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In a year and half, the deepsea alliance structure could find itself on the wrong side of European competition legislation.

Yesterday, the European Commission reopened its investigation into the block exemption that currently applies to container shipping, and which allows them to operate alliances on trades that serve the EU.

Brought into law in 2010 – following the EU’s decision to outlaw the old conference system that allowed shipping lines to jointly set freight rates – the maritime Consortia Block Exemption Regulation has enabled carriers jointly run services and manage capacity on those services; in effect, it paved the way for today’s deepsea alliance structure.

It is due to expire on 25 April 2020, and the EC has called on carriers, shippers, forwarders, ports and so on to submit comments, “seeking to collect views from stakeholders to assist the commission’s assessment of the impact and relevance of the Consortia Block Exemption Regulation, and to provide evidence for determining whether it should be left to expire or prolonged, and if so, under which conditions”.

The deadline for comment is 20 December this year, and I strongly suspect that, without some sustained lobbying on the part of shipping lines – which have clearly benefited from alliance membership – the EC will either have to repeal the exemption or change the laws under which the alliances operate.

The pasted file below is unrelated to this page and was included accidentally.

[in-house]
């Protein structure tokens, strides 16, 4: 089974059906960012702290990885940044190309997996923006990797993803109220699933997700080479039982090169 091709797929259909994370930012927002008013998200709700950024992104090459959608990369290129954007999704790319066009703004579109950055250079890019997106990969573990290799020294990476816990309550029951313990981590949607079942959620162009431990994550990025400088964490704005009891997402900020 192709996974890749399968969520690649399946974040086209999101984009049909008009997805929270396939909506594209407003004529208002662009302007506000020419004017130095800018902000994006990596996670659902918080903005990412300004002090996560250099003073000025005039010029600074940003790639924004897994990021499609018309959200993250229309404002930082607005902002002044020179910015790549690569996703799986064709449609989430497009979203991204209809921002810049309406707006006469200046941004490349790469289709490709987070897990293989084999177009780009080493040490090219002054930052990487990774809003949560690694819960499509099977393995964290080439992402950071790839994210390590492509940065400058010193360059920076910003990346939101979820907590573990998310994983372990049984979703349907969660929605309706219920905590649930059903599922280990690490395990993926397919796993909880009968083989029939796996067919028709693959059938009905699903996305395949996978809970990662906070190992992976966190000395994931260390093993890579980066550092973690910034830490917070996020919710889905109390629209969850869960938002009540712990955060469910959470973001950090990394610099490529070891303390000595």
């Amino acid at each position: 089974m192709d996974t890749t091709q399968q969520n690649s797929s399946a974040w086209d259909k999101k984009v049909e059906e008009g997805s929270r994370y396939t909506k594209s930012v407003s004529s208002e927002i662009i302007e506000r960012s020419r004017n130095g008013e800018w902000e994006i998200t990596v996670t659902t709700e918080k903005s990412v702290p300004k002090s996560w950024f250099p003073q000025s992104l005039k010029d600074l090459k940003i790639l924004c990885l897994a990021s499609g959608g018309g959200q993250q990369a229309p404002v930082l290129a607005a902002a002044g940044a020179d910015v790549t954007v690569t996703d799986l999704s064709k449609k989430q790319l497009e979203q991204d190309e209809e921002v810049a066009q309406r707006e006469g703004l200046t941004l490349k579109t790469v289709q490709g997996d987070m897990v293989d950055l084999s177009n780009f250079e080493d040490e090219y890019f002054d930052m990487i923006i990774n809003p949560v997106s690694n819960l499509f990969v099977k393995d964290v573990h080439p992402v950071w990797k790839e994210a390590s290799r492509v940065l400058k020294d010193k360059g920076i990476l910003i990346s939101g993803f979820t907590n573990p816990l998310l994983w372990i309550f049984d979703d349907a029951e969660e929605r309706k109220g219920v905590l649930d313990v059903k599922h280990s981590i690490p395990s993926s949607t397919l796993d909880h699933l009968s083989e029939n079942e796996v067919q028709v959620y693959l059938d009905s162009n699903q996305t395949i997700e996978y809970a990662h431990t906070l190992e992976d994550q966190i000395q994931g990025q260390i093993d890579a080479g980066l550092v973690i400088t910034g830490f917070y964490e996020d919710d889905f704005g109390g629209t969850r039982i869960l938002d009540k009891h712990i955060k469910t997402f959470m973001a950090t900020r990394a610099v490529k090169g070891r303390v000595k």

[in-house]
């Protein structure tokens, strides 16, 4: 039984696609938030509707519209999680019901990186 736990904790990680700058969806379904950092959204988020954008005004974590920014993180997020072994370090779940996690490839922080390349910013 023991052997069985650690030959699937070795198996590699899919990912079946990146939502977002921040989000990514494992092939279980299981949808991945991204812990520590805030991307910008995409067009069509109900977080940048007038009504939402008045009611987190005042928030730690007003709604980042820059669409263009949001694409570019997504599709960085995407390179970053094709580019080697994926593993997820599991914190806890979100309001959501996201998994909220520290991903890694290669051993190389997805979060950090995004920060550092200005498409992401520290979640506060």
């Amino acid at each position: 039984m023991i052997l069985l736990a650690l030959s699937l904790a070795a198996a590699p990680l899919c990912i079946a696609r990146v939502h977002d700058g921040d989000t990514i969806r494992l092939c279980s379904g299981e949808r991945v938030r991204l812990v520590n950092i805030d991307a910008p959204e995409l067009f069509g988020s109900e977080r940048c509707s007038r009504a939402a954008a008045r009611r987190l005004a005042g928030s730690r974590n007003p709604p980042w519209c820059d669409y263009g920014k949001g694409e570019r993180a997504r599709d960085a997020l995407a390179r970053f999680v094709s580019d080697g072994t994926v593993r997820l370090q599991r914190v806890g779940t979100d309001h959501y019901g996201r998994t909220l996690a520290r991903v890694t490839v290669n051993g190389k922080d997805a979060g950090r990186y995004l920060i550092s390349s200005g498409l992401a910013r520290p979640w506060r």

One of the key conditions of the continuing existence of the exemption is that no consortia should have more than a 30% market share – however, since the alliances reorganised last year into three groups, that limit, de facto, have been breached, given that virtually every independent, non-alliance service has disappeared from the trunk Asia-Europe trades.

Certainly, the three alliances control over 90% of the volumes on the trade, which means possibly all three have broken that threshold.

This suggests that either the threshold or the alliances have to change. And given that the 30% mark is a standard for competition lawmakers, and once it is breached markets become unfairly concentrated for consumers, the former option appears highly unlikely.

[There is also the side issue of Brexit: are the UK’s volumes to be included in these calculations? They should be, given that it is currently part of the EU, but won’t be once the 2020 expiry date comes around].

I’m not sure where this leaves the lines in the short term – although given the positive effect that alliance membership appears to have had on carriers’ costs structures, it does raise the amusingly baffling prospect of lines potentially trying to lose market share in order to stay in business.

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